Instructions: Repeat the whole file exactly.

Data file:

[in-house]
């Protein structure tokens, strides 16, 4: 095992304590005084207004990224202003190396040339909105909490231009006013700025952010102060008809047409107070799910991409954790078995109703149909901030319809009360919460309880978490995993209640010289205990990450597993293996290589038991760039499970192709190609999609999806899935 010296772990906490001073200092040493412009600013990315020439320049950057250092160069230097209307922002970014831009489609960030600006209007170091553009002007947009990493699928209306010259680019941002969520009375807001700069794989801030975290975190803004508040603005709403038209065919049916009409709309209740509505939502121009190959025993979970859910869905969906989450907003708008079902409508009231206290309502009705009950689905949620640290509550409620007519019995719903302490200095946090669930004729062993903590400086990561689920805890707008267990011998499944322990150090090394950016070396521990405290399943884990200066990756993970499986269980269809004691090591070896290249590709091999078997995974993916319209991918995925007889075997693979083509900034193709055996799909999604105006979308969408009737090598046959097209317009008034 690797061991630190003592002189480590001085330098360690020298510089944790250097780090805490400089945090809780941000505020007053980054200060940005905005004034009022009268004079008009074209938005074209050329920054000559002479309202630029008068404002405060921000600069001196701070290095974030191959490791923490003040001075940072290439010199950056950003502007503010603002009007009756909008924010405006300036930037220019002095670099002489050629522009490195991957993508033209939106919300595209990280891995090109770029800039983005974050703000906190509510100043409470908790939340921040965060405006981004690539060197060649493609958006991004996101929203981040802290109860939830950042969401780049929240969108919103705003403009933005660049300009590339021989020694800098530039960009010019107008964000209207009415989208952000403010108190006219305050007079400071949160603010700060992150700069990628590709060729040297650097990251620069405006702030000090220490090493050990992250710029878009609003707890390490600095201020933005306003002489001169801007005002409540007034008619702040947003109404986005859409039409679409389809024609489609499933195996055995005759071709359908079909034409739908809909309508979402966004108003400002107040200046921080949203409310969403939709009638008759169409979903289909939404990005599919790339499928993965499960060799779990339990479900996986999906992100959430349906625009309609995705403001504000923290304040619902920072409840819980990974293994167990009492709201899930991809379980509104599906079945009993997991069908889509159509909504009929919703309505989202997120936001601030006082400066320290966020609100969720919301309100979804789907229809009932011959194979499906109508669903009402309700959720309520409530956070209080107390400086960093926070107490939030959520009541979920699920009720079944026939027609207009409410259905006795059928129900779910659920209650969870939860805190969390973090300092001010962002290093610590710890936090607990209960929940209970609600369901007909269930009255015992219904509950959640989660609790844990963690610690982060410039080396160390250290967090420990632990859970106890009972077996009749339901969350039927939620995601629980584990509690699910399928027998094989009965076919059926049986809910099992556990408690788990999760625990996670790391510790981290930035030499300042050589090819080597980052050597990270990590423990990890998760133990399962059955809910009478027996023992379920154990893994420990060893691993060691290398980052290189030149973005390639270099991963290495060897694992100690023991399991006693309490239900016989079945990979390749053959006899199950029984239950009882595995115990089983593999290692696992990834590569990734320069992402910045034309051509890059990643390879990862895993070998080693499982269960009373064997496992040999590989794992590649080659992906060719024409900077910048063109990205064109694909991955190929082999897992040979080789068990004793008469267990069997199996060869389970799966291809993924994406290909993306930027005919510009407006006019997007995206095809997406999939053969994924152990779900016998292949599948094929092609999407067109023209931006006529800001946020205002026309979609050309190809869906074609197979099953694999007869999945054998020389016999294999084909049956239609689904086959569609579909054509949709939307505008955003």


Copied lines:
[in-house]
């Protein structure tokens, strides 16, 4: 095992304590005084207004990224202003190396040339909105909490231009006013700025952010102060008809047409107070799910991409954790078995109703149909901030319809009360919460309880978490995993209640010289205990990450597993293996290589038991760039499970192709190609999609999806899935 010296772990906490001073200092040493412009600013990315020439320049950057250092160069230097209307922002970014831009489609960030600006209007170091553009002007947009990493699928209306010259680019941002969520009375807001700069794989801030975290975190803004508040603005709403038209065919049916009409709309209740509505939502121009190959025993979970859910869905969906989450907003708008079902409508009231206290309502009705009950689905949620640290509550409620007519019995719903302490200095946090669930004729062993903590400086990561689920805890707008267990011998499944322990150090090394950016070396521990405290399943884990200066990756993970499986269980269809004691090591070896290249590709091999078997995974993916319209991918995925007889075997693979083509900034193709055996799909999604105006979308969408009737090598046959097209317009008034 690797061991630190003592002189480590001085330098360690020298510089944790250097780090805490400089945090809780941000505020007053980054200060940005905005004034009022009268004079008009074209938005074209050329920054000559002479309202630029008068404002405060921000600069001196701070290095974030191959490791923490003040001075940072290439010199950056950003502007503010603002009007009756909008924010405006300036930037220019002095670099002489050629522009490195991957993508033209939106919300595209990280891995090109770029800039983005974050703000906190509510100043409470908790939340921040965060405006981004690539060197060649493609958006991004996101929203981040802290109860939830950042969401780049929240969108919103705003403009933005660049300009590339021989020694800098530039960009010019107008964000209207009415989208952000403010108190006219305050007079400071949160603010700060992150700069990628590709060729040297650097990251620069405006702030000090220490090493050990992250710029878009609003707890390490600095201020933005306003002489001169801007005002409540007034008619702040947003109404986005859409039409679409389809024609489609499933195996055995005759071709359908079909034409739908809909309508979402966004108003400002107040200046921080949203409310969403939709009638008759169409979903289909939404990005599919790339499928993965499960060799779990339990479900996986999906992100959430349906625009309609995705403001504000923290304040619902920072409840819980990974293994167990009492709201899930991809379980509104599906079945009993997991069908889509159509909504009929919703309505989202997120936001601030006082400066320290966020609100969720919301309100979804789907229809009932011959194979499906109508669903009402309700959720309520409530956070209080107390400086960093926070107490939030959520009541979920699920009720079944026939027609207009409410259905006795059928129900779910659920209650969870939860805190969390973090300092001010962002290093610590710890936090607990209960929940209970609600369901007909269930009255015992219904509950959640989660609790844990963690610690982060410039080396160390250290967090420990632990859970106890009972077996009749339901969350039927939620995601629980584990509690699910399928027998094989009965076919059926049986809910099992556990408690788990999760625990996670790391510790981290930035030499300042050589090819080597980052050597990270990590423990990890998760133990399962059955809910009478027996023992379920154990893994420990060893691993060691290398980052290189030149973005390639270099991963290495060897694992100690023991399991006693309490239900016989079945990979390749053959006899199950029984239950009882595995115990089983593999290692696992990834590569990734320069992402910045034309051509890059990643390879990862895993070998080693499982269960009373064997496992040999590989794992590649080659992906060719024409900077910048063109990205064109694909991955190929082999897992040979080789068990004793008469267990069997199996060869389970799966291809993924994406290909993306930027005919510009407006006019997007995206095809997406999939053969994924152990779900016998292949599948094929092609999407067109023209931006006529800001946020205002026309979609050309190809869906074609197979099953694999007869999945054998020389016999294999084909049956239609689904086959569609579909054509949709939307505008955003």